Summit leaders look to head off currency war

14 October 2014

Source: ABC (Australia)
Source type: Radio
Published on: 06 Oct 2010

World leaders at the Asia-Europe meeting (ASEM) in Brussels have committed to moving towards higher financial regulation amid fears of a global currency war. Prime Minister Julia Gillard's involvement in the summit signals the first time Australia has been granted a seat at the table.

The finance ministers from the G7 have now agreed to hold an informal meeting in Washington this week to discuss allegations that governments, including China's, are manipulating their currencies to bolster exports.

Chinese premier Wen Jiabao opened ASEM by welcoming the new countries at the table.

"With the joining of Australia, New Zealand and Russia, Asian partners have formed a close-knit community of interests covering the entire Eurasian continent from east to west," he said.

The ASEM summit put the coordination and strengthening of global economic governance at the top of the agenda.

But attempts to pressure China to let its currency rise came to nought.

At the close of the gathering, chairman of the Eurozone finance ministers, Jean-Claude Juncker, said pressure from the European Union had failed to convince China to let the yuan rise on foreign exchange markets.

"China's real effective exchange rate remains undervalued and is thus contributing to misaligned global exchange rate configurations," he said.

Last week, the House of Representatives in Washington voted in favour of a levy on Chinese imports as punishment for the undervaluation of the yuan.

China's premier sidestepped discussion of his currency. In a veiled reference to the issue, speaking through a translator, he called for countries to respect each other's sovereignty.

"We must explore ways to establish a more effective global economic governance system," Mr Wen said.

"We need to improve the decision-making process and mechanisms of the international financial institutions, increase the representation and voice of developing countries, encourage wider participation and fully accommodate each other's interests and concerns."

Belgian prime minister Yves Leterme thought a currency transaction tax might be a way to bring stability to financial markets, while also raising much-needed cash in a crisis for foreign aid.

"Recent expert reports commissioned by the Leading Group on Innovative Financing for Development, of which Belgium is an active member, proposes an international currencies transactions levy which would easily raise up to $US35 billion ($36 billion) annually," he said.


Ms Gillard acknowledged the work that had been done to bring countries closer together in their approaches to economic reform, but she rejected the Belgium prime minister's proposal.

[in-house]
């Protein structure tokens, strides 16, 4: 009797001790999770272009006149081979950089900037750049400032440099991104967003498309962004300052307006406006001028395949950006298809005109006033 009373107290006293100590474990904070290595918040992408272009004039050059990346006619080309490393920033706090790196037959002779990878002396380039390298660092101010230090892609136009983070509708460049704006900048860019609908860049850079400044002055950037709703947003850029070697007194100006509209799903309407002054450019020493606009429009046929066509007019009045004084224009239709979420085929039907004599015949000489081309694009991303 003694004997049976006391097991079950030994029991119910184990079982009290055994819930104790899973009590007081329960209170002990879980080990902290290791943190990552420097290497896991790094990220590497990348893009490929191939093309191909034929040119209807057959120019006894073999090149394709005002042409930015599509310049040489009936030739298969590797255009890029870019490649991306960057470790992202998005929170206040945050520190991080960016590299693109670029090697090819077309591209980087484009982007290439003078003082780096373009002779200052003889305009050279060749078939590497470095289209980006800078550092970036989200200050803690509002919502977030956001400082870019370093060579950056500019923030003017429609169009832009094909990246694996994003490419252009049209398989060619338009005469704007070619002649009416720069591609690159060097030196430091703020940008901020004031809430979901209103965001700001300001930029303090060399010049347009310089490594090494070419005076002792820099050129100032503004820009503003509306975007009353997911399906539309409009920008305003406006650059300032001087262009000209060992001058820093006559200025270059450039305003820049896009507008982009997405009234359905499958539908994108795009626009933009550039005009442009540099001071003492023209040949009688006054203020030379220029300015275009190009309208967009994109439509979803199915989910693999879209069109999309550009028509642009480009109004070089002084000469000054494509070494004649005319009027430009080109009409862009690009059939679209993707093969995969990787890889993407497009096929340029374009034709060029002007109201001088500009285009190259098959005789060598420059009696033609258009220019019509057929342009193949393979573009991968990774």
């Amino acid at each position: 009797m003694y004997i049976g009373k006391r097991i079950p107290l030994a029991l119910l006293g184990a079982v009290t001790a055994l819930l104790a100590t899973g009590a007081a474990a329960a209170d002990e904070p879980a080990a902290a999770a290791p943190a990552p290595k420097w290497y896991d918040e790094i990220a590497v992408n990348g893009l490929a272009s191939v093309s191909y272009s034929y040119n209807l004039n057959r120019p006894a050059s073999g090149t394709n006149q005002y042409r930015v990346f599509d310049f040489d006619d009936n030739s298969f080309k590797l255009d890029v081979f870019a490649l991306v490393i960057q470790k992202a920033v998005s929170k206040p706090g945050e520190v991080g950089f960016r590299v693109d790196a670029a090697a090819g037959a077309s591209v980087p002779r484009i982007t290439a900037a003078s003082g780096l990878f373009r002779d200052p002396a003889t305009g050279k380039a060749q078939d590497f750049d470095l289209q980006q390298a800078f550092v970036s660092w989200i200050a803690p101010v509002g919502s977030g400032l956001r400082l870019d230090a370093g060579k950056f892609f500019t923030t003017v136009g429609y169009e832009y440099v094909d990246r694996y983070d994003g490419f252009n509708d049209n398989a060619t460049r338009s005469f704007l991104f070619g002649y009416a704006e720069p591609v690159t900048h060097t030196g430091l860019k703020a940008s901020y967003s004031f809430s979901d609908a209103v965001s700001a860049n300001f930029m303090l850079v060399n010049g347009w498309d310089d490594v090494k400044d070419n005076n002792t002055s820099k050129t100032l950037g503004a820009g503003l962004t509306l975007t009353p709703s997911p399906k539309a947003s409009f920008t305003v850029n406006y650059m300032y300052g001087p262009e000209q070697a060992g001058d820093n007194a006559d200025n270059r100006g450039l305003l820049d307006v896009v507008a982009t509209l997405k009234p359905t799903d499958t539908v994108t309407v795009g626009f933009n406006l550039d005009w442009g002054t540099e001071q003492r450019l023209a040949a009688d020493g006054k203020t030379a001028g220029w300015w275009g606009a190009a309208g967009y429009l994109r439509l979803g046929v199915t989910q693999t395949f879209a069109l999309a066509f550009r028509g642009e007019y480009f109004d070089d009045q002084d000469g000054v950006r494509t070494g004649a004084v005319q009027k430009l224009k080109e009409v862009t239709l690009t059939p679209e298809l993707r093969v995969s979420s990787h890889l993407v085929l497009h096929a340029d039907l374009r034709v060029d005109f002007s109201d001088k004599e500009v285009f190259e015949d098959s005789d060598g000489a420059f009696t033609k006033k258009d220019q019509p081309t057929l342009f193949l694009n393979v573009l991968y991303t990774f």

"We're not supportive of putting extra taxes or levies on such transactions," she said.

"That idea, obviously, has been discussed at a series of meetings and events, and I anticipate it will probably be discussed again at the forthcoming G20, but it's not something that we're disposed towards."

The summit concluded that currency manipulation is a threat to global economic growth.

Concerns about the issue have been heightened by the global recession, with many countries relying on a growth in exports to pull them out of their economic malaise.

A weaker currency provides an advantage as it makes a country's exports become more competitive.

Recent manufacturing figures tell the story well, with factory output in Britain, the US, Spain, Ireland and Greece falling sharply, while China experienced a more dramatic rebound in production than economists had expected.

But Malaysia's prime minister, Najib Razak, cautioned against bullying China into change.

"Such discussions should be handled in a very tactful manner, because I don't think the Chinese appreciate any form of pressure against them," he said.

"But it has to be on the basis of engagement to work out a kind of stable currency regime, because any drastic changes will not be good for the financial system."

While the 49 leaders in Brussels were talking about their fears of artificial currency movements, the Bank of Japan returned to zero interest rates for the first time in four years to depress its yen.

Brazil, meanwhile, doubled a tax on foreign investors buying local bonds in order to halt recent rises in its currency.

It was Brazil's finance minister who coined the "international currency war" phrase last week after central banks in Japan, South Korea, Switzerland and Taiwan attempted to lower their currencies.

-From ABC News